Attentionis now directed to the lower closure member '38. Thismein ber is provided with an annular groove 102 for receiving a'packing ring 104 of any desired construction by which a fluid tight seal is established with the lower end of the receptacle casing 30. There is provided an axial bore or passage 106 from the top to the bottom side of the body 38 for slidably receiving a rod 108 therethrough. There are also provided a plurality of longitudinally disposed passages 110 in the body 38, these passages at their lower end opening into laterally extending internally threaded bores 112 and at their upper ends being provided with externally threaded nipples 114 an d'116 As will be observed from Figures 3 and 4, one passage or one set of passages 110 is provided with a valve seat having a downwardly closing check valve which is urged against its seat as by a compression spring 122 whose other end bearsagainst the nipple 114. The other passage or set of passages is provided with a similar ball check valve 124 which is yieldingly urged by the compression spring 126 against a'valve'seat in the nipple 114.
It will thus be observed that one set of passages will permit flow upwardly through the lower closure member, while the other passage willpermit flow only downwardly through the same.
Referring again to the rod 108-, it will be seen that the upper and lower ends of the, same are, externally threaded as at 130 and 132 for engagement in the in- """It will be further observed that the upper portion of the rod 108 below the bottom surface of the injecting piston 70 is' provided with a transverse bore 138 which is intersected by an axial bore 140 opening into the passage 72-. The lower end of the nipple 74 constitutes a valve seat which is engaged by a ball check valve 142, L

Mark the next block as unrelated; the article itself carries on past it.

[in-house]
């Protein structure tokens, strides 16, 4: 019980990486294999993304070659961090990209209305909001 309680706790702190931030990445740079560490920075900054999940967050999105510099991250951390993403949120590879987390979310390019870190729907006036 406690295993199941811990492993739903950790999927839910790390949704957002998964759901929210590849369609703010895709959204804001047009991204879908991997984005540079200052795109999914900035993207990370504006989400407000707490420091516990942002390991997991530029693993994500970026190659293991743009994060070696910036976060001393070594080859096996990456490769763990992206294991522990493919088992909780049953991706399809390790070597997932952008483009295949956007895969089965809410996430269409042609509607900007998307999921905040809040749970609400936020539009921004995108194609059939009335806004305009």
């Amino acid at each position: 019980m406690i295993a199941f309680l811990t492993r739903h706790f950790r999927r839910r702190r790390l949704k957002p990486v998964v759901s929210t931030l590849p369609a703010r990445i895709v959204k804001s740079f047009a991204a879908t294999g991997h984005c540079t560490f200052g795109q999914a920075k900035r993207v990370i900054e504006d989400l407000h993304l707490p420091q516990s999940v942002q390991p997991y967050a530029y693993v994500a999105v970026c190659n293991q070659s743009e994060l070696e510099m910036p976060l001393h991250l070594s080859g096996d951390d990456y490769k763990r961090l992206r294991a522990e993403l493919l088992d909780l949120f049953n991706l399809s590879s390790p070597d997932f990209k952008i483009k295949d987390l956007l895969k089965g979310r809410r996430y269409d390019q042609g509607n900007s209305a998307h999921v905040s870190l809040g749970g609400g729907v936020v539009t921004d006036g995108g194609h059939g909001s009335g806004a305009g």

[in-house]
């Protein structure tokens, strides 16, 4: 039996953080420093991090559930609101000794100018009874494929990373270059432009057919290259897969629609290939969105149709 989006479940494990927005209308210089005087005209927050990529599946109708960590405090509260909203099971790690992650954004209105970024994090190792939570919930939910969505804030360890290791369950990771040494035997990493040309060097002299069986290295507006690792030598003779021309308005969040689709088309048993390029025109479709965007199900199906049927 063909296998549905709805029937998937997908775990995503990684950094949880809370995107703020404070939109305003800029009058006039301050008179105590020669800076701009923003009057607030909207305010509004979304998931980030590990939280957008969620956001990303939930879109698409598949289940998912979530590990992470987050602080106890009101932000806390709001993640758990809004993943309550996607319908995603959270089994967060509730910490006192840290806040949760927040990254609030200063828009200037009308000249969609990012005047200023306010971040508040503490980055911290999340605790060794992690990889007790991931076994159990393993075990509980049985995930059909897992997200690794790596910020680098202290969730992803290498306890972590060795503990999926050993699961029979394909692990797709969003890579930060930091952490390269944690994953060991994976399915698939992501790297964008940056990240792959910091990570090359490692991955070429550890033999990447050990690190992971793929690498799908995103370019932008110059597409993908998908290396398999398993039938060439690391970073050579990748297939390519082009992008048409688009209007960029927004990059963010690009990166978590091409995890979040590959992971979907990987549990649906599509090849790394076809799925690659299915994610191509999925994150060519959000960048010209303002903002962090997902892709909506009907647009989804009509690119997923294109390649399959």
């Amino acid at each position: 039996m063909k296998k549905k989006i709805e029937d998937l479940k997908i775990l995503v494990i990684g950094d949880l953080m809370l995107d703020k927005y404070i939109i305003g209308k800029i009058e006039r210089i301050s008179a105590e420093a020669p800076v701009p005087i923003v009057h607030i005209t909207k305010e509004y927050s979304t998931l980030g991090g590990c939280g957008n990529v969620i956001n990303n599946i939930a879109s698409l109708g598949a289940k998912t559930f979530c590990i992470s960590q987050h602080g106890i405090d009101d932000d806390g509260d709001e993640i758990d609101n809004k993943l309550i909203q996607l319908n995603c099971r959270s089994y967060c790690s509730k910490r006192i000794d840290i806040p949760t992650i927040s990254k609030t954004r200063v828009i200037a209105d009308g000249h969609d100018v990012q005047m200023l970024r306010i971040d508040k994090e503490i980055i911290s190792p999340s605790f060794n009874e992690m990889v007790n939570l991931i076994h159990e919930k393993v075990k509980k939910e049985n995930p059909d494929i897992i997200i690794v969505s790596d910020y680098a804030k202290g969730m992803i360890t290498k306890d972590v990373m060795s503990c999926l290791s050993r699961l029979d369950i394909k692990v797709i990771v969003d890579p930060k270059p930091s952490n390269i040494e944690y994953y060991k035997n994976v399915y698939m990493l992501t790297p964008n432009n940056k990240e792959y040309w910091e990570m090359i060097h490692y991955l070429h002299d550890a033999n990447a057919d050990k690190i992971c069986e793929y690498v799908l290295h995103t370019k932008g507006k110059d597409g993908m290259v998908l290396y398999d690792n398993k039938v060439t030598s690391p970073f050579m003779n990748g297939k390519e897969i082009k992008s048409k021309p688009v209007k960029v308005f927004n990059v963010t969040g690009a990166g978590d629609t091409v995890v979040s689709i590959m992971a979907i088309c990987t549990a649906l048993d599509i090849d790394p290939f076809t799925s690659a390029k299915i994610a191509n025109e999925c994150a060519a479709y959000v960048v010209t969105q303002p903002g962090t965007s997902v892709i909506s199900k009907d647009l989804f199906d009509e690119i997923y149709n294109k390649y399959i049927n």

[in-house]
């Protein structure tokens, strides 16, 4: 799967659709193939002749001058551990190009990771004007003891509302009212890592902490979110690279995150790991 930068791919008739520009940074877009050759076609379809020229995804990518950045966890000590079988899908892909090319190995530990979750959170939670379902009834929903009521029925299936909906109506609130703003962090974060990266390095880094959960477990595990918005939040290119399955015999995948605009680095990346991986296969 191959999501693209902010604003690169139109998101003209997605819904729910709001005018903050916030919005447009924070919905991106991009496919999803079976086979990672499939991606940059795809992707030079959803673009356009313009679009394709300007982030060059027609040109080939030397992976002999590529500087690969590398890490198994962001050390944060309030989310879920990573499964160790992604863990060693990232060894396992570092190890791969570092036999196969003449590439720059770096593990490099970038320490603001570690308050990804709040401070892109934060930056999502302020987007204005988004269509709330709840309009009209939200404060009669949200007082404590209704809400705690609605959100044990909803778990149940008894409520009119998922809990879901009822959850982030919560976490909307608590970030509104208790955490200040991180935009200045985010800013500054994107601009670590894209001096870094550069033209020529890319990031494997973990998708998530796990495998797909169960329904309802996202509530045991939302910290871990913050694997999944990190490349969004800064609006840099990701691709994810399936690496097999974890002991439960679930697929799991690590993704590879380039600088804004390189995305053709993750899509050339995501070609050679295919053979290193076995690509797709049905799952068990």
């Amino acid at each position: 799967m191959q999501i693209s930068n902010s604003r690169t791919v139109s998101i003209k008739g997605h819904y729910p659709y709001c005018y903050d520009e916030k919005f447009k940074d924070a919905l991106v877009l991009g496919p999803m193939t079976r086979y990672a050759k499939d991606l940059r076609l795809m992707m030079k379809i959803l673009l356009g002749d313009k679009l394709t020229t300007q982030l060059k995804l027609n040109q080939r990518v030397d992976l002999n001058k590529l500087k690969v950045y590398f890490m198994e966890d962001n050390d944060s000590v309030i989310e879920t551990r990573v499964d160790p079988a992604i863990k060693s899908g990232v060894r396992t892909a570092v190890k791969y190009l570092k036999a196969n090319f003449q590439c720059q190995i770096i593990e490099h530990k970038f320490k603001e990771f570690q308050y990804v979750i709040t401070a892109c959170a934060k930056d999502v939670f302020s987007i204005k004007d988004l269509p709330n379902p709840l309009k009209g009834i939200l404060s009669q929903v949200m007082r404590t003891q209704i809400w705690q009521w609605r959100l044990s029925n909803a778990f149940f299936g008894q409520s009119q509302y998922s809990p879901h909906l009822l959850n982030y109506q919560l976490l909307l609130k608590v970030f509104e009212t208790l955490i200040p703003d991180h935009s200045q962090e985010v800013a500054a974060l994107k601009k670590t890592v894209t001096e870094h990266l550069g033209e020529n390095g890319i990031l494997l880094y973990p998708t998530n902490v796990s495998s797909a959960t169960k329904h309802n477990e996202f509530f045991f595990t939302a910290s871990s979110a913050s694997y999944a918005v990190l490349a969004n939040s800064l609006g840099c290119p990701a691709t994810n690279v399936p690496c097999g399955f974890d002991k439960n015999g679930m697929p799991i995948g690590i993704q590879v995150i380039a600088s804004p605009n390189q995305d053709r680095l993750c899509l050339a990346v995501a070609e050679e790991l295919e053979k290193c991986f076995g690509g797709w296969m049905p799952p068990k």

this valve being yieldingly urged upwardly into seat closing positionas by a compression spring 144.
The operation of the apparatus is as follows. When the, device is supported upon a collar support 18 by the coupling member 20, as suggested in dotted lines in Figure 1, the piston 70 and rod 108 will be held stationary and the, barrel will move downward under gravity when the flow is stopped by shutting in the well :at the surface, this being the condition shown in Figure 3; and will move upward under the velocity and force of the flowing fluid in the tubing or casing 12 when flow is resumed and the well is again opened, this being th condition shown in Figure 4.